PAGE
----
Yo La Tengo, “For You Too”
I am a firm believer that there is a Yo La Tengo album for everyone. My personal favorite is And Then Nothing Turned Itself Inside-Out, which explores the horrors and anxieties of suburbia. On that album, quietness feels like an invisible instrument. “For You Too” wouldn’t fit in there at all — every empty space is filled, and it’s so pretty that it glitters. What it does share with the bulk of Nothing is an omnipresent sense of melancholy. Don’t confuse that emotion for sadness, though. “For You Too” is far more nuanced. —S.H-S.
Lorde, “Supercut” (Run the Jewels remix)
Lorde is going on tour with Run the Jewels. It doesn’t have to make sense, and neither does their remix of her song “Supercut,” one of the best songs of last year. Just go with it. Don’t overthink that El-P’s abrasive, menacing interpretation of Jack Antonoff’s production takes a sledgehammer to it to use for parts. In fact, appreciate that this is a bona fide remix, as far as the modern idea of the art stands. While El mutates the existing song, Killer Mike makes it his own, adding a new verse (as does El) that includes the line “Wit’ my girl, watchin’ seasons of Shameless.” So, yes, this remix was made specifically for my ears only. Still, I think you’ll like it, especially because it’s a free download. —D.L.
Unknown Mortal Orchestra, “Not in Love We’re Just High”
As far as titles go, there’s not really a more brutal reality check than “Not in Love We’re Just High,” which manages to take all the air out of both being in love and the appealing parts of drugs. But doing things like this is front man Ruban Nielson’s speciality. UMO are a band that specializes in late-afternoon ennui — every song sounds warped with heat and the kind of dead-weight exhaustion that you feel after taking a nap at the beach. In another world, “Not in Love We’re Just High” would be a rousing anthem — you can hear echoes of that here, almost like it was the original intention of the song but instead we get the more real version. Sometimes it’s great to feel like all the air’s been sucked out of a room. —S.H-S.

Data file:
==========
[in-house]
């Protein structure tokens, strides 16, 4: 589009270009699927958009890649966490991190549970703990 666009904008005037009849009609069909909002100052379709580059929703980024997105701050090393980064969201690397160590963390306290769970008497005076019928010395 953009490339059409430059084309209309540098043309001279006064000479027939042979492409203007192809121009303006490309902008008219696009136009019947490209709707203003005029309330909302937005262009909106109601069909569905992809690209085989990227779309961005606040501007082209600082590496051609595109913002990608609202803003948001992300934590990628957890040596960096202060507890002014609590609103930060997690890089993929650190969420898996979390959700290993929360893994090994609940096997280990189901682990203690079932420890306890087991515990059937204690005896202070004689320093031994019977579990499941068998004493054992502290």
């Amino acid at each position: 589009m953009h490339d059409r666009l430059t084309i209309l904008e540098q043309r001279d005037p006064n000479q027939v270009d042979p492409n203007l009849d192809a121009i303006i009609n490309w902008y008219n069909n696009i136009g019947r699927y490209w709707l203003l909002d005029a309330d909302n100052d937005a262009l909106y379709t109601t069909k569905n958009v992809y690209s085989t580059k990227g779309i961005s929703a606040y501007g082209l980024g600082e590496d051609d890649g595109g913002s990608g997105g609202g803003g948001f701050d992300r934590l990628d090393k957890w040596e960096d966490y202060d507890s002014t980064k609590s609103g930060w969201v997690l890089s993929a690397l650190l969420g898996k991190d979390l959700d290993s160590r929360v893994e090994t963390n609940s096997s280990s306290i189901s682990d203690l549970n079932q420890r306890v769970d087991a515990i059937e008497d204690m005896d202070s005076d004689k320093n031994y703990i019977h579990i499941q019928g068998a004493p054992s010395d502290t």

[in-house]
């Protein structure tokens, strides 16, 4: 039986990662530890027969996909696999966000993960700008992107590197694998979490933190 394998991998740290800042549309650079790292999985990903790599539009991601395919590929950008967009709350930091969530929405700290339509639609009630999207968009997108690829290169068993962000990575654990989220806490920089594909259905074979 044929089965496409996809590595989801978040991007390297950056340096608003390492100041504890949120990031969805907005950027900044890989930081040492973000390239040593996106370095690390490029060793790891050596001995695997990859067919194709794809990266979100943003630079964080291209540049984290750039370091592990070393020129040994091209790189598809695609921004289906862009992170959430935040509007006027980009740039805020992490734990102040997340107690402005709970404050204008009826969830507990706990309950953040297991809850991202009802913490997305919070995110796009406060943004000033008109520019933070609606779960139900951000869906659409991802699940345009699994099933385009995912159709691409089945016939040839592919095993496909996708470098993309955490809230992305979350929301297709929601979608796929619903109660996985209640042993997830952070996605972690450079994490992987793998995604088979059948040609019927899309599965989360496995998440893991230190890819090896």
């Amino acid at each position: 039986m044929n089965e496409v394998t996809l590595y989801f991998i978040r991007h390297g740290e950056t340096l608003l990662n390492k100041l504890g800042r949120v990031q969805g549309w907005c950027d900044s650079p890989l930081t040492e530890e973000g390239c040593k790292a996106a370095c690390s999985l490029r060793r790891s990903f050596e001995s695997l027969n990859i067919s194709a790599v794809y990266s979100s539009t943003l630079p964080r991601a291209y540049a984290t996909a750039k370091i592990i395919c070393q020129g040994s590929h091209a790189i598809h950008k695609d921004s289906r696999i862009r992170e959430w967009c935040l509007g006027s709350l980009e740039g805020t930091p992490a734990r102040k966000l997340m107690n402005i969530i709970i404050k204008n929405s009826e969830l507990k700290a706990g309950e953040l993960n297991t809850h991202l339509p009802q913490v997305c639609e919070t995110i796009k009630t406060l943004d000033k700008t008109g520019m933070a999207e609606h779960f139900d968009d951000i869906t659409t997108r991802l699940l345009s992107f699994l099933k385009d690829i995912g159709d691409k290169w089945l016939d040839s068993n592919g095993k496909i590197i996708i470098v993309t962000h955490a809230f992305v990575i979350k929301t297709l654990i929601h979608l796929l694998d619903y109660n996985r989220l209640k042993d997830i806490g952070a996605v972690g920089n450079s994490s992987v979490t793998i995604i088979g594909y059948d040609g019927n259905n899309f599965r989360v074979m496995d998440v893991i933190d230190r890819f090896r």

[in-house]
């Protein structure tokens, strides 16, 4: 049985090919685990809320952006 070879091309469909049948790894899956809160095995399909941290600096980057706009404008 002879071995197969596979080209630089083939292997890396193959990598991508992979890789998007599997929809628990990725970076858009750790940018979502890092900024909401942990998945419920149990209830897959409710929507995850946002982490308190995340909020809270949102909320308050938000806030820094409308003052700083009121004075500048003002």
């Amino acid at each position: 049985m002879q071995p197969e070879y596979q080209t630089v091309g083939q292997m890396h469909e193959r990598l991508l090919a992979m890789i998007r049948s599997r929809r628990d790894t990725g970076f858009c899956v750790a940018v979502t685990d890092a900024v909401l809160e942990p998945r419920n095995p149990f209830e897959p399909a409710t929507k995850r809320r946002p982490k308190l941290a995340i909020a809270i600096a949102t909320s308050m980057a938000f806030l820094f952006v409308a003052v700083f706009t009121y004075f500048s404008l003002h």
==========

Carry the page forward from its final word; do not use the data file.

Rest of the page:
5 Seconds of Summer, “Want You Back”
Well, would you look at that, 5SOS have not gone six feet under like every other boy band on the planet with members over the age of 16. After retreating into the darkness for two years — or taking an extended vacation in their native Australia, same thing — they’ve returned with a new single and a new sound. This is not your millennial’s pop-punk: “Want You Back” is closer to a single Zayn or Nick Jonas should’ve released (if 5SOS had originally written it for either of those dudes, I would not be surprised), more mature and inching deeper into the pop waters. It doesn’t entirely abandon their DNA in that there are still instruments, they’re just pushed to the background (someone’s got a cute guitar solo, so there’s that). Their audience is aging past puberty, so, parents, resist the urge to clutch your pearls when 5S0S drop an F-bomb in the opening line. This is called growth. —D.L.